"We have this choice between an old man and a crazy lady. I picked none of the above," Baker, ordinarily a Republican, said in exasperation. "I wish we could start over."
Regardless of the clear autumn skies greeting voters, the mood was dark across the nation.
The House of Representatives, plus over a third of the Senate and most governors' mansions were up for grabs, opening the door to a potentially huge shift in the balance of power in Washington, where Democrats have ruled for two years.
And with the polls turning into a referendum on Obama's two-year-old presidency and his handling of the stagnant economy, there was little of the festive atmosphere that marked his historic 2008 election as the first African-American president of the United States.
Among the slew of possible Democratic casualties loomed Reid, a little-loved, long-time Washington power broker and leader of the majority in the Senate.
"I want to get rid of Harry Reid. He's bad for Nevada," said Mike McClain, 58, a retired construction worker.
"We have the worst unemployment, the worst home foreclosure rate, our economy sucks. And they're spending way too much money."
But McClain, 58, didn't think much either about Angle, whose embrace of the ferociously anti-government Tea Party has raised eyebrows.
"She's going to be the lowest senator in the Senate. Nobody's going to even notice her," he reasoned.
Early indications pointed to strong overall turnout, after record-breaking campaign spending and last-minute barrages of robocalls and TV adverts.
But Democrats rushing to defend the Obama administration suffered at the hand of Republicans energized by the Tea Party movement, which won two crucial seats early in the race on election; one to Rand Paul in Kentucky's Senate and the other to Marco Rubio in Florida.
In Harlem, a historically African-American, pro-Democratic neighborhood of New York, a sense of urgency reigned as voters streamed to polling stations before heading to work.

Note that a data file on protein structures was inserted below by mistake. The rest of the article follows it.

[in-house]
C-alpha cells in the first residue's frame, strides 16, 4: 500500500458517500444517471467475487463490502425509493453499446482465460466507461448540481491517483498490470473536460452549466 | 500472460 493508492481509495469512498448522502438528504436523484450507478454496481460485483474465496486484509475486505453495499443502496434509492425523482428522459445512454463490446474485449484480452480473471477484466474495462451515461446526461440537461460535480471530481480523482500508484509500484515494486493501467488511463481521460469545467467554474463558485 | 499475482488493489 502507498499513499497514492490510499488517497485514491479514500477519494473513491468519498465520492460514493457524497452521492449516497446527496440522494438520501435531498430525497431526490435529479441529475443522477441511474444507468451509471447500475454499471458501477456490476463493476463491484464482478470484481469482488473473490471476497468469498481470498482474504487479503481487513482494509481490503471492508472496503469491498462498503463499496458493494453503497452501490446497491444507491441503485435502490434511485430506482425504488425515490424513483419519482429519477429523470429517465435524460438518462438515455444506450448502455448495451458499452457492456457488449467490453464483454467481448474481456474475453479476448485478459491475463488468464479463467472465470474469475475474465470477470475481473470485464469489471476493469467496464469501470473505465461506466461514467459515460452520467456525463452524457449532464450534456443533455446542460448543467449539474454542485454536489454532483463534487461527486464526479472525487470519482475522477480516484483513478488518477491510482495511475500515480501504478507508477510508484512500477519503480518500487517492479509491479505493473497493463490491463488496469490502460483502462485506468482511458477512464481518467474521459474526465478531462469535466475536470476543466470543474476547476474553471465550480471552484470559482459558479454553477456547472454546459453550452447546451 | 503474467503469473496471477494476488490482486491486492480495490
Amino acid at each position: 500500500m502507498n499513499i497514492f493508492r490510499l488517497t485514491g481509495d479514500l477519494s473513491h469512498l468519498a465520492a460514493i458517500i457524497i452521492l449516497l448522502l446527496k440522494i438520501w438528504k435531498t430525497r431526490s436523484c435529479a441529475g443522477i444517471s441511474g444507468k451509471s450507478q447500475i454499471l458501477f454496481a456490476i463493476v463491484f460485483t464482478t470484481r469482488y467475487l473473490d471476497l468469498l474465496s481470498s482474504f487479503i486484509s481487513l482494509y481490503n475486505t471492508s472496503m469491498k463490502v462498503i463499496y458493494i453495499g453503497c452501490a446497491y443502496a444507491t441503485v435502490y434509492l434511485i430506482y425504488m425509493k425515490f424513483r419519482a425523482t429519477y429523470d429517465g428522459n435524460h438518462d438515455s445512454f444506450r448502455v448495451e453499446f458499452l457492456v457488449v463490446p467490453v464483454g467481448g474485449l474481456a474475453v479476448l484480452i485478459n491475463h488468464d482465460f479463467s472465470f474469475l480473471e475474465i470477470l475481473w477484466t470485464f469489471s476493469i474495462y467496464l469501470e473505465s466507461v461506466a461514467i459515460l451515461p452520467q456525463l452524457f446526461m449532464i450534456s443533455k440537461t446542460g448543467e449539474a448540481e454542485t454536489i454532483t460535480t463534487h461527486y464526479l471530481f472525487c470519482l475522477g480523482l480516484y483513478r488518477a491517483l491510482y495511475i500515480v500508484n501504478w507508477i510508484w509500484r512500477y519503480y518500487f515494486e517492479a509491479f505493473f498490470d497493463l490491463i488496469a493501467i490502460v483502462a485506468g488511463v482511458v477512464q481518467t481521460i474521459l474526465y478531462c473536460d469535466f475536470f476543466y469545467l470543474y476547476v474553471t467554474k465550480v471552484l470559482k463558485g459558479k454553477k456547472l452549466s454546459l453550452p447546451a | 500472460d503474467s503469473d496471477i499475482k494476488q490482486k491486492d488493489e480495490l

"The reason I got up early to come here today is a lot of people figure a Republican win is a done deal and therefore they won't bother coming to vote," said Andrew Miles, 46, who works in advertising.
"I want to make sure that doesn't happen, or at least know that I played my part."
"I think this country has been awakened, and we'll see a bigger turnout than anybody expected," Meyer said after voting.
Ima Rahter, who also voted at Liberty's Hosanna Evangelical Lutheran Church, agreed: "We've got to get the Republicans back in there."
That pro-business theme echoed around the country.
Others were more forgiving.
"It is too early to tell. People forgot what the situation was when Obama came to power. What we need in our business is stability and that is what we are looking for," said Dan Lustig, who works in real estate near Wall Street in New York.
Fellow Wall Street worker Timothy Smith, 52, echoed the general sense of unease.
"I voted Democrat in the last election and I am somehow disappointed but won't change my vote," he said.
"For me it was about choosing the best of two evils, and I voted Democratic because the alternative was worse."
Source: AFP American Edition